Luisa: That man -- look out; he's burning.
My God, he's on fire!"

El Gallo: Just put up your mask --
Then it's pretty.

Luisa: Oh yes, isn't he beautiful!
He's all sort of orange.
Red - orange.
That's one of my favorite colors! . . .
You look lovely! . . .

La, how gay. . .

That man -- they've hurt him!

El Gallo: Put up the mask.

Luisa: But he is wounded.

El Gallo: The Mask! The Mask!

Luisa: Oh, isn't that cute.
They're beating a man in a monkey suit.
It's a show. La, how jolly.
Don't stop; it's charming.
(105 - 08)

from The Fantasticks
Tom Jones & Harvey Schmidt
So, my concern was what if the Paxil (Celexa, Effexor, Lexapro, Wellbutrin) was like Luisa's mask, enabling you to put a good spin on a bad scene. Or could it be the opposite? As my friend Katy wisely pointed out, perhaps we also have a mask that makes everything seem worse than it really it is, and taking the SSRIs allows us to bring that mask away from our eyes and see things as they really are? Maybe that's it.

Friday, February 17, 2017

Breakup Playlist

Last summer my friend Charlotte asked a fun question
and encouraged everyone to join in with suggestions:

"What songs belong on the Ultimate Breakup Playlist?
Any genre. Angry is more fun, but weepy is acceptable."

Click to see all responses.

Here are mine:

Third Runner Up: Take A Bow ~ Madonna

Second Runner Up: Insensitive ~ Jann Arden

First Runner Up: Without You ~ My Fair Lady

My Winner: Love's Been A Little Bit Hard On Me ~ Juice Newton
"I'll see you around in a thousand years
Love's been a little bit hard on me . . ."

Good one from Gerry: Gordon is a Moron ~ Jilted John

Seasonal favorite from Robb: Hard Candy Christmas ~ Dolly Parton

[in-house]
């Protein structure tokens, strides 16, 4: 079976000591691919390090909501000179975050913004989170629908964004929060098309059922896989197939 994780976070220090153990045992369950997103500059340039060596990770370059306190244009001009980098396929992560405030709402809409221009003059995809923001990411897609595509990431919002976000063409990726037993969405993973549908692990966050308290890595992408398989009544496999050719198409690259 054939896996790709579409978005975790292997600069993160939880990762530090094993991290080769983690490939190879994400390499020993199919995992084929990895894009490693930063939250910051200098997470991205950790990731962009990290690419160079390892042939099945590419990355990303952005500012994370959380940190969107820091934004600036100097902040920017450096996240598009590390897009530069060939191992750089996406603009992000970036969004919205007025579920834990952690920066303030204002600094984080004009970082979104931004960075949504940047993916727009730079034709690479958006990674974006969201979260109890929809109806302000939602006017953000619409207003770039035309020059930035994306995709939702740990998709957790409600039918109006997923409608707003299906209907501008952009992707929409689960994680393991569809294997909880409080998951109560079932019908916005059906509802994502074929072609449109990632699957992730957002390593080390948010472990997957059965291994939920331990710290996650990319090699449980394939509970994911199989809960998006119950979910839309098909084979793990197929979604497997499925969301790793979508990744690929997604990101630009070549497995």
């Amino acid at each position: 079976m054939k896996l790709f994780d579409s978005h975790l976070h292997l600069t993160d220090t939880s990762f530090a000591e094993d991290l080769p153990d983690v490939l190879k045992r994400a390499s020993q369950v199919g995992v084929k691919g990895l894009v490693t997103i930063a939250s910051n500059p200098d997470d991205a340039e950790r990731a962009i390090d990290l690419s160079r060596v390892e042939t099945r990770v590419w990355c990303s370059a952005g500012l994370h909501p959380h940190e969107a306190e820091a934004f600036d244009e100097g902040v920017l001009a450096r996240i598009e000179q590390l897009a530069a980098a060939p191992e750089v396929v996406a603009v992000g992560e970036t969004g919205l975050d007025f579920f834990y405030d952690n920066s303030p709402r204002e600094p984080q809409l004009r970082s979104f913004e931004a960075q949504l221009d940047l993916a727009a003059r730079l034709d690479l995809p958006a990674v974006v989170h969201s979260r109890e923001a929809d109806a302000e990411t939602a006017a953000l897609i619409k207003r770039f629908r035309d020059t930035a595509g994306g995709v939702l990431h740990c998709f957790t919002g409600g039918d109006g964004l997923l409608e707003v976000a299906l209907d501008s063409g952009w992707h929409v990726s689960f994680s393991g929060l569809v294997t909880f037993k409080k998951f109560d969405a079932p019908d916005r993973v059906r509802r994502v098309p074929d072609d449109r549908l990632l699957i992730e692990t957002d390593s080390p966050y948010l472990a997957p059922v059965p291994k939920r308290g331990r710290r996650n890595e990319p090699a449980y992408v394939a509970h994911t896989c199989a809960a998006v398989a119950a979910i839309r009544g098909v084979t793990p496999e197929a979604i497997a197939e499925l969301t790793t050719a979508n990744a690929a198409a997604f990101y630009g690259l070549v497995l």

One more golden oldie: If You Could Read My Mind ~ Gordon Lightfoot

But hopefully, with any luck . . .
you'll be makin' up, not breakin' up!
Gold candlesticks from the St. Francis De Sales
mega - rummage - sale ~ West Philly, 1993;
heart - shaped ornaments, a gift from my friend Celine,
around the same time.

Previous Playlists: Duets & Forever Young Again

Tuesday, February 14, 2017

Grade School Valentines

Long live the grade school Valentines!

How did we learn about sending Valentines?

By giving one to every kid in our class, every year.

Kindergarten ~ Bruce & Kit
Eugene Field Elementary ~ Neosho, MO ~ Feb 1963

1st Grade ~ Bruce's Class
Eugene Field Elementary ~ Feb 1964

We grew up knowing that you could send Valentine's to any and everyone -- not just your "true love." So, of course, it's okay to receive a Valentine from your parents and vice versa. Penpals, cousins, neighbors, facebook folks, old friends, new friends, elders and youngster. Send away . . .

to your heart's content!

More Old Favorites

Valentine Are For Friends! & Double Double Valentine

Saturday, February 11, 2017

I Only Have Hearts For You

Thinking Ahead to Valentine's Day

As seen previously:
Feast of the Three Kings
Martin Luther King, Jr. Day
The Days Were Long

As seen previously:
Take This Quiz!
Click here for funny conversation
with Professor Herman Wilson
about classroom note taking!

I was recently reminiscing with my nephew Jerrod about my one - day career as an existentialist cartoonist, when it suddenly occurred to me that I was selling myself short. In fact, my brilliant career had endured for not merely one, but three days! First of course was "Pandemonium ~ Paramecium ~ Paisly"; then "The Four Kings of Orientar," which I have posted and explicated a few times before; and lastly my "Hearts for You" Valentine. How could I have forgotten about it over the years?! Luckily, in sorting through yet another folder of buried treasures, there it was -- just in time for Valentine's Day!

Not to mention my short - lived
career as a scientific illustrator! ~ 1971

Wednesday, February 8, 2017

Ironic Ramifications

"I'm happy . . .
yet I'm aware of the ironic ramifications
of my happiness."

Anne Taintor

Of course, you can also say the same thing
about being unhappy . . .
Storypeople ~ Brian Andreas

Another Old Favorite

[click on the picture to enlarge for easy reading]
~ finepix 2011 0203 ~

Monday, February 6, 2017

Aquarius: Sign & Season

Whether or not the Age of Aquarius has arrived,
the zodiacal month (January 20 to February 18) certainly has.
Some of my relatives were born under this sign,
but I'm not naming names:

Click to see more of these astrological funnies,
including my own sign ~ Gemini

And on my Fortnightly Blog:
Some mystical lyrics for the New Year:
"Aquarius: It's A Sign!"

Friday, February 3, 2017